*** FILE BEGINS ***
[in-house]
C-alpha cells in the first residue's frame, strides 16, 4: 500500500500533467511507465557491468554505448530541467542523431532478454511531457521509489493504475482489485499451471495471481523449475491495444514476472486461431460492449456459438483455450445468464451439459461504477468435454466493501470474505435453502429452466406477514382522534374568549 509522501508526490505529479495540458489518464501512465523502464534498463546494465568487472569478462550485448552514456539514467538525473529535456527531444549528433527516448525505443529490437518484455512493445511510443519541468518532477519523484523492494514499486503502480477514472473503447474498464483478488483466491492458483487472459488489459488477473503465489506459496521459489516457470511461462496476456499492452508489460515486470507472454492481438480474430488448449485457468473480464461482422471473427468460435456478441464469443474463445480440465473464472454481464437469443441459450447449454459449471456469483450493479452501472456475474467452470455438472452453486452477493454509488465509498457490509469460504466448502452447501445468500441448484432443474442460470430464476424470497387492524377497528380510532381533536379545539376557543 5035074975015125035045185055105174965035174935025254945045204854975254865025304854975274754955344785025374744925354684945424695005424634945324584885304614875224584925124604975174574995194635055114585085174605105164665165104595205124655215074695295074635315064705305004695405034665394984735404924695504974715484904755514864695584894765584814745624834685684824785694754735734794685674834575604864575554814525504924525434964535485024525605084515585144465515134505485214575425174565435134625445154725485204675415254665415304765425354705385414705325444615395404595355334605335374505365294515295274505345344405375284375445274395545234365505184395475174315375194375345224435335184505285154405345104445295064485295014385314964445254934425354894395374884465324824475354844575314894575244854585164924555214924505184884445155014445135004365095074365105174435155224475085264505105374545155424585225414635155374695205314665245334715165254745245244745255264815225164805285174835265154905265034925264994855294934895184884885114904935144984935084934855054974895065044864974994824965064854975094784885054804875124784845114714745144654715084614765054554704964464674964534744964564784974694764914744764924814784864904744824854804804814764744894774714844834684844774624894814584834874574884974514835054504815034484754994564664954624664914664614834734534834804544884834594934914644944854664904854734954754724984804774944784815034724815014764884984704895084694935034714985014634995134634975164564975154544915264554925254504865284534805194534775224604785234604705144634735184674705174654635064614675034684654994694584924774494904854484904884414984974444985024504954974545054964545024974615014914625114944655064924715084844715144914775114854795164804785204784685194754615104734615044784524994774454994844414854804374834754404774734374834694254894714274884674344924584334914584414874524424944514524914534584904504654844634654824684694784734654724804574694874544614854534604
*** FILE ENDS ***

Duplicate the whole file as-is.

[in-house]
C-alpha cells in the first residue's frame, strides 16, 4: 500500500500533467511507465557491468554505448530541467542523431532478454511531457521509489493504475482489485499451471495471481523449475491495444514476472486461431460492449456459438483455450445468464451439459461504477468435454466493501470474505435453502429452466406477514382522534374568549 509522501508526490505529479495540458489518464501512465523502464534498463546494465568487472569478462550485448552514456539514467538525473529535456527531444549528433527516448525505443529490437518484455512493445511510443519541468518532477519523484523492494514499486503502480477514472473503447474498464483478488483466491492458483487472459488489459488477473503465489506459496521459489516457470511461462496476456499492452508489460515486470507472454492481438480474430488448449485457468473480464461482422471473427468460435456478441464469443474463445480440465473464472454481464437469443441459450447449454459449471456469483450493479452501472456475474467452470455438472452453486452477493454509488465509498457490509469460504466448502452447501445468500441448484432443474442460470430464476424470497387492524377497528380510532381533536379545539376557543 5035074975015125035045185055105174965035174935025254945045204854975254865025304854975274754955344785025374744925354684945424695005424634945324584885304614875224584925124604975174574995194635055114585085174605105164665165104595205124655215074695295074635315064705305004695405034665394984735404924695504974715484904755514864695584894765584814745624834685684824785694754735734794685674834575604864575554814525504924525434964535485024525605084515585144465515134505485214575425174565435134625445154725485204675415254665415304765425354705385414705325444615395404595355334605335374505365294515295274505345344405375284375445274395545234365505184395475174315375194375345224435335184505285154405345104445295064485295014385314964445254934425354894395374884465324824475354844575314894575244854585164924555214924505184884445155014445135004365095074365105174435155224475085264505105374545155424585225414635155374695205314665245334715165254745245244745255264815225164805285174835265154905265034925264994855294934895184884885114904935144984935084934855054974895065044864974994824965064854975094784885054804875124784845114714745144654715084614765054554704964464674964534744964564784974694764914744764924814784864904744824854804804814764744894774714844834684844774624894814584834874574884974514835054504815034484754994564664954624664914664614834734534834804544884834594934914644944854664904854734954754724984804774944784815034724815014764884984704895084694935034714985014634995134634975164564975154544915264554925254504865284534805194534775224604785234604705144634735184674705174654635064614675034684654994694584924774494904854484904884414984974444985024504954974545054964545024974615014914625114944655064924715084844715144914775114854795164804785204784685194754615104734615044784524994774454994844414854804374834754404774734374834694254894714274884674344924584334914584414874524424944514524914534584904504654844634654824684694784734654724804574694874544614854534604